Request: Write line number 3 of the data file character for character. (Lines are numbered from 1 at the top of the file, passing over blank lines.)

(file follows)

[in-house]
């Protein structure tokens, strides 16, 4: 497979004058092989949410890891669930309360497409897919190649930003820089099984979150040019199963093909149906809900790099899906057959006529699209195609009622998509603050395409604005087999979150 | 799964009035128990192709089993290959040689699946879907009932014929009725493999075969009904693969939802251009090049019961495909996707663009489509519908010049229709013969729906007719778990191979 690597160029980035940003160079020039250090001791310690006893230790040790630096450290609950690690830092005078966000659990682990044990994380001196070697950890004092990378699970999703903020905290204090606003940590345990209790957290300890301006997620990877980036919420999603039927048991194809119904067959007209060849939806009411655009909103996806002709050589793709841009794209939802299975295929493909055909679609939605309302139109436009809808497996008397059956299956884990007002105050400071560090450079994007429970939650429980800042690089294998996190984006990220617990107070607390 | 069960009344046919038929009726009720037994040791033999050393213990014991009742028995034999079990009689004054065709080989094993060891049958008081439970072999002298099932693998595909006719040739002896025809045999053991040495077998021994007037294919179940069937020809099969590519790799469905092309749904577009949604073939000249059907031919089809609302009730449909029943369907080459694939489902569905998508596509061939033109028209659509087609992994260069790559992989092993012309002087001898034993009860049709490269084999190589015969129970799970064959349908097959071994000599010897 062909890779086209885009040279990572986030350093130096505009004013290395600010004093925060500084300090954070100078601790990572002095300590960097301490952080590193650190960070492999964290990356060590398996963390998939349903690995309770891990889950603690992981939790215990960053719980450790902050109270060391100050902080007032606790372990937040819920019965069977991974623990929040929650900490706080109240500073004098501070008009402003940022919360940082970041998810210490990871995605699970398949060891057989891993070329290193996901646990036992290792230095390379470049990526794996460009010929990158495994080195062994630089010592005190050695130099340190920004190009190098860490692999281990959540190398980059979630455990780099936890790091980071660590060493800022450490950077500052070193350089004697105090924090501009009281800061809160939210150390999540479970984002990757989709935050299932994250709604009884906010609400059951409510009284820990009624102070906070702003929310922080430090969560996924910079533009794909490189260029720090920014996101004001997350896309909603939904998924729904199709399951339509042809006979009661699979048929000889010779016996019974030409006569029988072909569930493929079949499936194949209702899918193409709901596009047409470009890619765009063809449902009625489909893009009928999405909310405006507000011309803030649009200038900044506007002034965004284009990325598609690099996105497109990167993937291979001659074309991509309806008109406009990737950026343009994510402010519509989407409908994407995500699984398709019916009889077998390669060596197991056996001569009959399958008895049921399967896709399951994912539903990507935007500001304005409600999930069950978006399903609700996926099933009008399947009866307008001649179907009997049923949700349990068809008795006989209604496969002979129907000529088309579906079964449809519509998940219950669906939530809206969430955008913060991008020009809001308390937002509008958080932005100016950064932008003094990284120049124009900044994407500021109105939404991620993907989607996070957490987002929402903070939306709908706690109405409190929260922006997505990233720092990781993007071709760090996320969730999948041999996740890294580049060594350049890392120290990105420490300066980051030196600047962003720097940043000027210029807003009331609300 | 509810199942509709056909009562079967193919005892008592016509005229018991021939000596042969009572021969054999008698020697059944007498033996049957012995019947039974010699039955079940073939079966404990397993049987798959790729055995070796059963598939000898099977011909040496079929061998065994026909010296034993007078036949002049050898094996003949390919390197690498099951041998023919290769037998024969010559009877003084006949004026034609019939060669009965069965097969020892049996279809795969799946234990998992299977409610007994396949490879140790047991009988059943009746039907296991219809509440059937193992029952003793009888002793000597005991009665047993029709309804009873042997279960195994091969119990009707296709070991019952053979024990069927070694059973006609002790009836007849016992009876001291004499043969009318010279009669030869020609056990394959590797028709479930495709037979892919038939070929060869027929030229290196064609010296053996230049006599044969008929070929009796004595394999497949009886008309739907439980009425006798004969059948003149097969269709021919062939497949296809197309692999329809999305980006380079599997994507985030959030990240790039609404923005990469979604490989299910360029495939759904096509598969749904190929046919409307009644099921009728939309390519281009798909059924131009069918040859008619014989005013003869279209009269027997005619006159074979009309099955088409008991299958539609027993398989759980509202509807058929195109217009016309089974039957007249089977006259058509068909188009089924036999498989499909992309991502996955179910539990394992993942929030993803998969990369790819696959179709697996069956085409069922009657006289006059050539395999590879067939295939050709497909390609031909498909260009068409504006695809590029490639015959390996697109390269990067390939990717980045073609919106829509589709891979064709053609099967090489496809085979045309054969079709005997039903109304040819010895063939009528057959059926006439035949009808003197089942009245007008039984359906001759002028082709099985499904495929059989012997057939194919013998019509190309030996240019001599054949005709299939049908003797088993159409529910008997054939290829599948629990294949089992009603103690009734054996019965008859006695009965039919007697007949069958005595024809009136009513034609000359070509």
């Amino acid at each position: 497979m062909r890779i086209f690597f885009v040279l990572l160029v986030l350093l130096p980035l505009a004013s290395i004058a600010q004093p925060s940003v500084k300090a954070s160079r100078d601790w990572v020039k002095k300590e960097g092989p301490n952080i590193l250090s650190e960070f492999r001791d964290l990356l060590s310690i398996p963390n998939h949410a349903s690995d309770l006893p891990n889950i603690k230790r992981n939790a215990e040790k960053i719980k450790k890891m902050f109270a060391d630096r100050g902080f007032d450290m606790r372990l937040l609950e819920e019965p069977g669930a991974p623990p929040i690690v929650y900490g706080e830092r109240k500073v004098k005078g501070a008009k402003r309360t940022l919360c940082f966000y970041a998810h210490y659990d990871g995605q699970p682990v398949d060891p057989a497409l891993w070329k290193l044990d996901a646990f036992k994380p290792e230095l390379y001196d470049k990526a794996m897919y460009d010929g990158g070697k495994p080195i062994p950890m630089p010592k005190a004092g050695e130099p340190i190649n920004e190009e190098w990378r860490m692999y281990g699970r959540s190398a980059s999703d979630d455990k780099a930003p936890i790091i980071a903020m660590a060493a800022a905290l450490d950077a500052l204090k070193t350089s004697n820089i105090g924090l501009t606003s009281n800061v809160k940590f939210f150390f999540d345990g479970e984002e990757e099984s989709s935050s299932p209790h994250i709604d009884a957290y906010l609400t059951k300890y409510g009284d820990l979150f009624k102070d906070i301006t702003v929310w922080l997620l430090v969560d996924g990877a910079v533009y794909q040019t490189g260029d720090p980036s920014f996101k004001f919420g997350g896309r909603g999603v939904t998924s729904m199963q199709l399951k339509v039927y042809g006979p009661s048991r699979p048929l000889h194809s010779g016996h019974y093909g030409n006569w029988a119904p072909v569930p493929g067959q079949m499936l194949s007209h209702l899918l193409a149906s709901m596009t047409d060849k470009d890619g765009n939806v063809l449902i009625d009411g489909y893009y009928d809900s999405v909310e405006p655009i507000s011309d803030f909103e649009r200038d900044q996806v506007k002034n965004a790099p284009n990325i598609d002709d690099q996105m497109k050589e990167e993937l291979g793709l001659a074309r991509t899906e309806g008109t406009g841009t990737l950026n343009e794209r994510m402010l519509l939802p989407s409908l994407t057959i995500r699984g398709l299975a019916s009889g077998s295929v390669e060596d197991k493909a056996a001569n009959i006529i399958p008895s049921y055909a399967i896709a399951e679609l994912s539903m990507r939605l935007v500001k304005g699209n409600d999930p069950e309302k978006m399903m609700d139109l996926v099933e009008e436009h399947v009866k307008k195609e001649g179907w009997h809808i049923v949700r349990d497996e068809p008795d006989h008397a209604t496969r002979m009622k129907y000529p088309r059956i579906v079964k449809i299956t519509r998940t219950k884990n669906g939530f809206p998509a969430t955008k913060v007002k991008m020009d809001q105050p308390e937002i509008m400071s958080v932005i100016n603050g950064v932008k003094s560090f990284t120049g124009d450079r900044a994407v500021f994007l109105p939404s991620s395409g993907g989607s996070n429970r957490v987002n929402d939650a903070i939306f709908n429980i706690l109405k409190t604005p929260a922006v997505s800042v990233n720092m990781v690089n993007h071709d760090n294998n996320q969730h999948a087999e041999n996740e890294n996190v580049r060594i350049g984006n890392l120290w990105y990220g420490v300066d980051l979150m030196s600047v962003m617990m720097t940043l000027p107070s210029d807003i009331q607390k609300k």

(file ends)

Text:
């Amino acid at each position: 497979m062909r890779i086209f690597f885009v040279l990572l160029v986030l350093l130096p980035l505009a004013s290395i004058a600010q004093p925060s940003v500084k300090a954070s160079r100078d601790w990572v020039k002095k300590e960097g092989p301490n952080i590193l250090s650190e960070f492999r001791d964290l990356l060590s310690i398996p963390n998939h949410a349903s690995d309770l006893p891990n889950i603690k230790r992981n939790a215990e040790k960053i719980k450790k890891m902050f109270a060391d630096r100050g902080f007032d450290m606790r372990l937040l609950e819920e019965p069977g669930a991974p623990p929040i690690v929650y900490g706080e830092r109240k500073v004098k005078g501070a008009k402003r309360t940022l919360c940082f966000y970041a998810h210490y659990d990871g995605q699970p682990v398949d060891p057989a497409l891993w070329k290193l044990d996901a646990f036992k994380p290792e230095l390379y001196d470049k990526a794996m897919y460009d010929g990158g070697k495994p080195i062994p950890m630089p010592k005190a004092g050695e130099p340190i190649n920004e190009e190098w990378r860490m692999y281990g699970r959540s190398a980059s999703d979630d455990k780099a930003p936890i790091i980071a903020m660590a060493a800022a905290l450490d950077a500052l204090k070193t350089s004697n820089i105090g924090l501009t606003s009281n800061v809160k940590f939210f150390f999540d345990g479970e984002e990757e099984s989709s935050s299932p209790h994250i709604d009884a957290y906010l609400t059951k300890y409510g009284d820990l979150f009624k102070d906070i301006t702003v929310w922080l997620l430090v969560d996924g990877a910079v533009y794909q040019t490189g260029d720090p980036s920014f996101k004001f919420g997350g896309r909603g999603v939904t998924s729904m199963q199709l399951k339509v039927y042809g006979p009661s048991r699979p048929l000889h194809s010779g016996h019974y093909g030409n006569w029988a119904p072909v569930p493929g067959q079949m499936l194949s007209h209702l899918l193409a149906s709901m596009t047409d060849k470009d890619g765009n939806v063809l449902i009625d009411g489909y893009y009928d809900s999405v909310e405006p655009i507000s011309d803030f909103e649009r200038d900044q996806v506007k002034n965004a790099p284009n990325i598609d002709d690099q996105m497109k050589e990167e993937l291979g793709l001659a074309r991509t899906e309806g008109t406009g841009t990737l950026n343009e794209r994510m402010l519509l939802p989407s409908l994407t057959i995500r699984g398709l299975a019916s009889g077998s295929v390669e060596d197991k493909a056996a001569n009959i006529i399958p008895s049921y055909a399967i896709a399951e679609l994912s539903m990507r939605l935007v500001k304005g699209n409600d999930p069950e309302k978006m399903m609700d139109l996926v099933e009008e436009h399947v009866k307008k195609e001649g179907w009997h809808i049923v949700r349990d497996e068809p008795d006989h008397a209604t496969r002979m009622k129907y000529p088309r059956i579906v079964k449809i299956t519509r998940t219950k884990n669906g939530f809206p998509a969430t955008k913060v007002k991008m020009d809001q105050p308390e937002i509008m400071s958080v932005i100016n603050g950064v932008k003094s560090f990284t120049g124009d450079r900044a994407v500021f994007l109105p939404s991620s395409g993907g989607s996070n429970r957490v987002n929402d939650a903070i939306f709908n429980i706690l109405k409190t604005p929260a922006v997505s800042v990233n720092m990781v690089n993007h071709d760090n294998n996320q969730h999948a087999e041999n996740e890294n996190v580049r060594i350049g984006n890392l120290w990105y990220g420490v300066d980051l979150m030196s600047v962003m617990m720097t940043l000027p107070s210029d807003i009331q607390k609300k």